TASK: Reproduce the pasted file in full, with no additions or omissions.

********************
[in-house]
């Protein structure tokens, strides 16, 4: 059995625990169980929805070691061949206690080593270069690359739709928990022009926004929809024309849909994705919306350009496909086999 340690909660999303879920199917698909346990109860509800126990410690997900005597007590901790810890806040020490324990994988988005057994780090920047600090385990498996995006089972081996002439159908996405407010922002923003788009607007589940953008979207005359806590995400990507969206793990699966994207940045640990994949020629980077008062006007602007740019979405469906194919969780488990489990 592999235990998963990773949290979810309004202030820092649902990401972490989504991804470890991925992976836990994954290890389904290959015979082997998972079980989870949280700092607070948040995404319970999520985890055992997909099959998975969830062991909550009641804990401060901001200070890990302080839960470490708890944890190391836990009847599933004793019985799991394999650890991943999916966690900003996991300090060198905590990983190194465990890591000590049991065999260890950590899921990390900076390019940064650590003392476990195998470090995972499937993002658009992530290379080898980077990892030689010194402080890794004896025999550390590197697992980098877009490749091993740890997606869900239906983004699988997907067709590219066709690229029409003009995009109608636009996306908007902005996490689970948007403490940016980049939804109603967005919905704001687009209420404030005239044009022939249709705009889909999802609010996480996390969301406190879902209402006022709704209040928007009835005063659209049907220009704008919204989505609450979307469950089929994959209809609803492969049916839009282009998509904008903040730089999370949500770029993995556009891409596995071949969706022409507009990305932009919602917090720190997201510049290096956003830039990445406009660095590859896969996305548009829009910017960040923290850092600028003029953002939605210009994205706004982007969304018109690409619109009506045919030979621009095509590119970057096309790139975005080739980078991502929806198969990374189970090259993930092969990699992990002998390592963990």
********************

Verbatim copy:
[in-house]
């Protein structure tokens, strides 16, 4: 059995625990169980929805070691061949206690080593270069690359739709928990022009926004929809024309849909994705919306350009496909086999 340690909660999303879920199917698909346990109860509800126990410690997900005597007590901790810890806040020490324990994988988005057994780090920047600090385990498996995006089972081996002439159908996405407010922002923003788009607007589940953008979207005359806590995400990507969206793990699966994207940045640990994949020629980077008062006007602007740019979405469906194919969780488990489990 592999235990998963990773949290979810309004202030820092649902990401972490989504991804470890991925992976836990994954290890389904290959015979082997998972079980989870949280700092607070948040995404319970999520985890055992997909099959998975969830062991909550009641804990401060901001200070890990302080839960470490708890944890190391836990009847599933004793019985799991394999650890991943999916966690900003996991300090060198905590990983190194465990890591000590049991065999260890950590899921990390900076390019940064650590003392476990195998470090995972499937993002658009992530290379080898980077990892030689010194402080890794004896025999550390590197697992980098877009490749091993740890997606869900239906983004699988997907067709590219066709690229029409003009995009109608636009996306908007902005996490689970948007403490940016980049939804109603967005919905704001687009209420404030005239044009022939249709705009889909999802609010996480996390969301406190879902209402006022709704209040928007009835005063659209049907220009704008919204989505609450979307469950089929994959209809609803492969049916839009282009998509904008903040730089999370949500770029993995556009891409596995071949969706022409507009990305932009919602917090720190997201510049290096956003830039990445406009660095590859896969996305548009829009910017960040923290850092600028003029953002939605210009994205706004982007969304018109690409619109009506045919030979621009095509590119970057096309790139975005080739980078991502929806198969990374189970090259993930092969990699992990002998390592963990």